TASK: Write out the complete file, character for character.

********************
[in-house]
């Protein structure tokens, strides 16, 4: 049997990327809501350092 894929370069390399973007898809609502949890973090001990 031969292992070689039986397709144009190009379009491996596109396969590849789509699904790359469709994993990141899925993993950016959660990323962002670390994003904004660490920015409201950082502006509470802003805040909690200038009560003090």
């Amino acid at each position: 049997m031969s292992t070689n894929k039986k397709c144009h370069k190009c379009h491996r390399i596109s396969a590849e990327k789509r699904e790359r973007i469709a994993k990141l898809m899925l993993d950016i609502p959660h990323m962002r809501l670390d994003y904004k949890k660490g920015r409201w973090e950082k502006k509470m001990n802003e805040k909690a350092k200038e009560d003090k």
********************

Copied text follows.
[in-house]
């Protein structure tokens, strides 16, 4: 049997990327809501350092 894929370069390399973007898809609502949890973090001990 031969292992070689039986397709144009190009379009491996596109396969590849789509699904790359469709994993990141899925993993950016959660990323962002670390994003904004660490920015409201950082502006509470802003805040909690200038009560003090």
């Amino acid at each position: 049997m031969s292992t070689n894929k039986k397709c144009h370069k190009c379009h491996r390399i596109s396969a590849e990327k789509r699904e790359r973007i469709a994993k990141l898809m899925l993993d950016i609502p959660h990323m962002r809501l670390d994003y904004k949890k660490g920015r409201w973090e950082k502006k509470m001990n802003e805040k909690a350092k200038e009560d003090k």